There are 59 parks and recreation-related projects slated to receive funding through the City’s 2017-2022 Bond Program – that is, if the projects worth a total of $116 million are approved by voters during the May 2017 election as part of the total $850 million bond package. First, the preliminary project list must go through the Citizen Bond Committee process over the next three months, then City Council will finalize and vote in January on the list that will be turned over to voters.
There are 30 members to each of the five committees. Committee members serve in a purely advisory role as they collaborate in composing a list of tweaks and trade-outs for Council members to consider. Click here for a full list of the 160 committee members who were appointed by the mayor and City Council.
Several projects were highlighted by citizens that signed up to speak during the first Parks, Recreation & Open Space Committee meeting Monday night including Hemisfair’s Civic Park, Hardberger Park, Brackenridge Park, Dignowity/Lockwood, and Maverick Dog Park – but chief among them was the proposed $2 million allocation to help Capital Park Little League build an $8 million ballpark in MacAllister Park.
Out of the approximately 115 meeting attendees, about one dozen people that live in District 10 near the park, spoke out against the allocation which would flatten natural greenspace and six miles of trails in the 976-acre park that currently has about 16 athletic fields.
Residents pointed out that the field would only be used by the nonprofit Capital Park Little League and would, thus, only be a public park in the sense that the public would be able to purchase tickets to the games. The league plans on finding private donors to raise the remaining $6 million for the field. Its current field at Bulverde Road and Wurzbach Parkway is being redeveloped after 56 years by Zachry Corporation, which owns the property owner.
McAllister Park itself is not on the list of proposed projects for this bond cycle.
“We asked for approximately $5 million to cover all the items we did not get from the previous (2012) bond fund and for (other) future renovations,” Laura Matthews, president of Friends of McAllister Park, told the committee.
McAllister Park, orignially called Northeast Preserve, was purchased with 1964 bond funds and a federal Open Space Grant, according to the City’s website.
The federal money was for “open use, public land,” said John Banks, Jr., a member of Friends of McAllister Park and South Texas Off Road Mountain-Bikers (STORM.). “It was purchased as a preserve, to be kept natural.”
Capital Park officials could not be reached for comment on Tuesday, but the league’s board President Rob Foster told the San Antonio Express-News that “it’s not us against them.” He added that he hopes to find a home for the league without interfering with existing park land.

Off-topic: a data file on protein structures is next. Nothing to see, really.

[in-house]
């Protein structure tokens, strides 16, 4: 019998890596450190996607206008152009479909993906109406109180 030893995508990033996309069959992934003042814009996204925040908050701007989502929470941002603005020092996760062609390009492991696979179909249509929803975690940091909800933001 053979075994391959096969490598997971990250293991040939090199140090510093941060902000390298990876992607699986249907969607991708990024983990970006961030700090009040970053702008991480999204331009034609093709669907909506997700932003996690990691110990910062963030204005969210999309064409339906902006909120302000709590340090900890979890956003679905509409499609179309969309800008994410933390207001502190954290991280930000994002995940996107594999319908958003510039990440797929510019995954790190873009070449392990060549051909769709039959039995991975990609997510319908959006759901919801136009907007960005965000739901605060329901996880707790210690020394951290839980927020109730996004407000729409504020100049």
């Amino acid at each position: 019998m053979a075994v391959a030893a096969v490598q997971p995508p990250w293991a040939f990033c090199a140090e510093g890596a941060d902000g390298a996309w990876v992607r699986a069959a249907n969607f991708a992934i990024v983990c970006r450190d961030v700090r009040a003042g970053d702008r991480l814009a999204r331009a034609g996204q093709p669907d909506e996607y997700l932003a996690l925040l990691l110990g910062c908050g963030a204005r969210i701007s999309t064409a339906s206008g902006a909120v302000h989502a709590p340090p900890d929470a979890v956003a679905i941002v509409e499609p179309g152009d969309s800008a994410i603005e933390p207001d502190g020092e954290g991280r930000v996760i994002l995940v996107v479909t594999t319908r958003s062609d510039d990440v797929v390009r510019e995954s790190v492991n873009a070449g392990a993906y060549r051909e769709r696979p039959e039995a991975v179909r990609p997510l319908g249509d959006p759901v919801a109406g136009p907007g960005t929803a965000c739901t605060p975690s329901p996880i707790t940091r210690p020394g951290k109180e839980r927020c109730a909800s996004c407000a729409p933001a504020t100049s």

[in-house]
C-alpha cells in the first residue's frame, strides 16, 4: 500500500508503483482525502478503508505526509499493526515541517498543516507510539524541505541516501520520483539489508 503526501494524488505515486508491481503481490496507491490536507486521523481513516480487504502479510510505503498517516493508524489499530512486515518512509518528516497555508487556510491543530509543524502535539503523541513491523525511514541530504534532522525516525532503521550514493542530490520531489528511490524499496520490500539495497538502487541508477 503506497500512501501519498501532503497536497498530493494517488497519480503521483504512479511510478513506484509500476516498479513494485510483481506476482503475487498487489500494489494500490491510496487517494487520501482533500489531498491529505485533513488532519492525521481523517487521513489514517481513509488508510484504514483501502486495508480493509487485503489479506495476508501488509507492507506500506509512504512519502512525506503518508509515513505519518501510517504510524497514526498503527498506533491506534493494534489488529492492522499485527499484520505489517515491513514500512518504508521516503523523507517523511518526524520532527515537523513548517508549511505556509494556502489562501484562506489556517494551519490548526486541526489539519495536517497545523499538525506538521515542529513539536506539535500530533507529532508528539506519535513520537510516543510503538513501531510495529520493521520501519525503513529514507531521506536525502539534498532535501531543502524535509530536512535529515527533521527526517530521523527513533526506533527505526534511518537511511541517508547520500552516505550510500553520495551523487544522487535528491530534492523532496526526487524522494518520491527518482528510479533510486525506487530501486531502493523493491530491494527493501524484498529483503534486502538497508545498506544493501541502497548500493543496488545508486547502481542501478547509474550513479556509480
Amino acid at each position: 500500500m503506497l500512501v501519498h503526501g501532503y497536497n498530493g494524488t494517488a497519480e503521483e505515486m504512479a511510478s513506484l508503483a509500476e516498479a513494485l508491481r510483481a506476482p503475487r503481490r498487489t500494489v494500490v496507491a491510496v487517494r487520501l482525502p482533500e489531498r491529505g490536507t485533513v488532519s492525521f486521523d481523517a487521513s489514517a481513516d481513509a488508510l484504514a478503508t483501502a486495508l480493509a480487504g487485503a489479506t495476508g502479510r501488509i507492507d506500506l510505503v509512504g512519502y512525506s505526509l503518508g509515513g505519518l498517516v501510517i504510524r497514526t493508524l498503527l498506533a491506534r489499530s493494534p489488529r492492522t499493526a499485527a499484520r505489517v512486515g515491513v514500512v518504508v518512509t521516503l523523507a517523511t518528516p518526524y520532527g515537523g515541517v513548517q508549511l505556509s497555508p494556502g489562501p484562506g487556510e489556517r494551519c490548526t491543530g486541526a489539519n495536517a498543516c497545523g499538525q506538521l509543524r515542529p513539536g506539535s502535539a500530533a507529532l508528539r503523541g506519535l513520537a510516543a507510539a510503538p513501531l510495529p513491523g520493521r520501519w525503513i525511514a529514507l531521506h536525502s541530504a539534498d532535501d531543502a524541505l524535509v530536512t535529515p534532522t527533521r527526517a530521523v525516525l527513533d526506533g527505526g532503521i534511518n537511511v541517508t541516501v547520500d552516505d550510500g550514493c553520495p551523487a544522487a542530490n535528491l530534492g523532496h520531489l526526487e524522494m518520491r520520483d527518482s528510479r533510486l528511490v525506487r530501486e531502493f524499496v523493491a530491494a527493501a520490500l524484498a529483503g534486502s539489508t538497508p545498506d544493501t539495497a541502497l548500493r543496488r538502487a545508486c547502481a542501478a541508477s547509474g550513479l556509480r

“When I met with the Friends of McAllister Park, cycling group S.T.O.R.M., and other park users last week, it was clear that they did not support a project that disrupted McAllister Park’s natural trail system,” stated Councilman Mike Gallagher (D10) in a newsletter to constituents. “As a result, our office, the Parks Department, and (Transportation and Capital Improvements) are in the process of finding the little league a different place to build their fields.”
City Manager Sheryl Sculley was coordinating with those departments and Gallagher during the meeting via text on Monday, she told the Rivard Report after the three-hour long meeting.
City staff and Gallagher’s office will work with Capital Park Little League on a location and to see if there “are other funds available within our park allocation to help and do some improvements to McAllister Park,” Sculley said. “We’ll try to come up with some alternative solutions for the committee to consider.”
City staff has already identified some other vacant land parcels in the district, she said, and is working on cost estimates for new projects and proposals brought up during the meeting.
The “rough proportionality” of the bond – or how evenly bond money is spread throughout each Council district – is also monitored by staff.
Some committee members questioned how City staff concludes that a park belongs in the “citywide” category, meaning that a park is to benefit the city as a whole instead of a single neighborhood or district. The baseball field at McAllister Park, for instance, is marked as a citywide project.
Sculley said she would provide the committee with a list of justifications for the 15 parks that fall into the citywide category including Hemisfair, Woodlawn Lake, and Hardberger Park, as well as San Antonio Botanical Garden, San Pedro Creek, and others.
About 48% of the bond is made up of those “citywide, transformational projects” said Transportation and Capital Improvements Director Mike Frisbie, who gave the committee a brief overview of the 59 preliminary projects.
This is Sculley’s third bond cycle with the City of San Antonio.
“This is one of the biggest (turnouts) we’ve had,” she said. The meeting was scheduled for 6-8 p.m., but procedural delays and clarifications for the public and committee members stretched the meeting on until 9 p.m. By the time the meeting concluded, the audience had shrunk by about half its size.
Citizens that signed up to speak but had to leave before their turn, Sculley suggested to the committee, should be given priority at the next meeting as should newcomers that have not had a chance to voice their concerns.
Top image: City Manager Sheryl Sculley discusses the priorities set by City Council and SA Tomorrow for the 2017-2022 bond. Photo by Scott Ball.
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